When cells or tissues in the body begin to grow abnormally and uncontrollably, this is called neoplasia. A tumor, or a swelling of the part of the body, is a created as a result of uncontrolled cell growth. Tumors can be either benign or malignant. A benign tumor is not invasive, meaning the rapidly growing cells are localized to one area and do not invade the rest of the body. However, malignant tumors are made up of cells that spread throughout the body (metastasize) and harm other tissues, most commonly the lung and lymph nodes. The term “cancer” specifically refers to malignant tumors which spread and grow rapidly throughout other areas of the body. Cancer is not one disease, but hundreds. Cancer can be grouped into three main categories: Carcinomas – carcinomas are formed by epithelial cells, which are the cells that cover the inside and outside surfaces of the body. Tumors of the anal gland, mammary gland, and bladder are types of carcinomas in dogs and cats. Hematopoetic tumors – blood cancer, or hematopoetic tumors, include mast cell tumors, leukemia and lymphoma. At the Schwarzman Animal Medical Center, lymphoma is a common cancer treated in both dogs and cats. Lymphoma in Dogs Lymphoma in Cats Sarcomas – sarcomas are tumors formed by cells from bone and soft tissues, including muscle, fat, blood vessels, lymph vessels, and fibrous tissue (such as tendons and ligaments). Examples of sarcomas in dogs include soft tissue sarcoma, hemangiosarcoma, and osteosarcoma.  

Deciduous (Baby) Teeth in Pets

Puppy with baby teeth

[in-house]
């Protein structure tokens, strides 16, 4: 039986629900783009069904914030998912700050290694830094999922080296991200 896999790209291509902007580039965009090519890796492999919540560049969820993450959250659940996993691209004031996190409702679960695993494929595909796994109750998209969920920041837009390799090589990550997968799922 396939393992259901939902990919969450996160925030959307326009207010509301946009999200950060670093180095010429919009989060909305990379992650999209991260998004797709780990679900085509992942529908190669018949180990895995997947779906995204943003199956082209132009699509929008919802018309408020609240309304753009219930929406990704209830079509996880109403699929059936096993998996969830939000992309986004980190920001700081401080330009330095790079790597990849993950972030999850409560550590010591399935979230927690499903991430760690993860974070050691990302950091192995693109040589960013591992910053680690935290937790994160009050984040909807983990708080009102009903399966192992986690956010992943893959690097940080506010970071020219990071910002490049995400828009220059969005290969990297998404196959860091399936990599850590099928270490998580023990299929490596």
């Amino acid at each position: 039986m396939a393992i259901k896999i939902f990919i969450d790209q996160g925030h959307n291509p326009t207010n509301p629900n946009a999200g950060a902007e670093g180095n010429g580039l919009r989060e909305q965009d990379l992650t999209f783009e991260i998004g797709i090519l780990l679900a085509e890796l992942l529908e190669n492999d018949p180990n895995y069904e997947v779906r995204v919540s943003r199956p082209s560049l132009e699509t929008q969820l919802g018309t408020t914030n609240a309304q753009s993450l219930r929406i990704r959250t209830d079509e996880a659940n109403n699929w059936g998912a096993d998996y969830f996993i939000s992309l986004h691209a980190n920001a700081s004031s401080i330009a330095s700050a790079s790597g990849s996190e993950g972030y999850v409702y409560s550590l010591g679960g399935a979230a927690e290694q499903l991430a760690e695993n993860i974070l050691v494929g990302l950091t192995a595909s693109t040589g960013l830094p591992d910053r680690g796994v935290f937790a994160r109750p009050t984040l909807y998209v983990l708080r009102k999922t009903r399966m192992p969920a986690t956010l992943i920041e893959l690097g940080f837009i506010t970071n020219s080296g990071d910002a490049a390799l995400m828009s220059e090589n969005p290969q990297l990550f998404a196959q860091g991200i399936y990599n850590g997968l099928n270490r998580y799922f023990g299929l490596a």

Like humans, dogs and cats have baby teeth, called deciduous teeth, that are replaced by permanent teeth as the puppy and kitten grow and develop. The deciduous teeth begin to erupt around 2 to 3 weeks of age while the permanent adult teeth erupt between 3 to 7 months in dogs and 3 to 6 months in cats. When puppies and kittens lose their baby teeth, you might notice blood on their gum, lip, or tongue. This is normal. You may or may not find little teeth scattered around on the carpet or floors. If your pet swallows them, they will not cause any problems. There are four types of teeth found in mammals: Incisors – incisors sit at the front of the mouth and help the animal cut and grasp food Canines – canines sit behind the incisors and are used to stab and tear food Premolars – premolars sit behind the canines and are used to grind food Molars – molars sit at the back of the mouth and are used to grind food A tooth is divided into two parts – the crown and the root. The crown is the visible part of the tooth outside of the gum, while the root lies within the gumline and anchors the tooth in the mouth. Normally, as the permanent tooth begins to develop, it will push against the root of the deciduous tooth. The body will then break down the deciduous tooth root until it can no longer be anchored in the mouth and eventually falls out. In some cases, however, the deciduous teeth remain in the mouth even as the permanent teeth come in. This is called persistent deciduous teeth and requires the surgical removal of the remaining deciduous teeth (see photo below). While extraction of persistent deciduous teeth can be tricky due to their long roots, it is important to remove the retained teeth as soon you or your veterinarian notices them as they can cause the permanent teeth to become misaligned or displaced in the mouth, leading to future dental problems and an increased risk for periodontal disease. The teeth typically affected are incisors and canines and are usually seen in small, toy breed dogs. The dental x-ray above shows a Maltese with retained incisors and canine teeth. The photo of the extracted teeth below shows the roots that did not dissolve. The third photo shows the puppy’s perfect smile after removal of the retained deciduous teeth.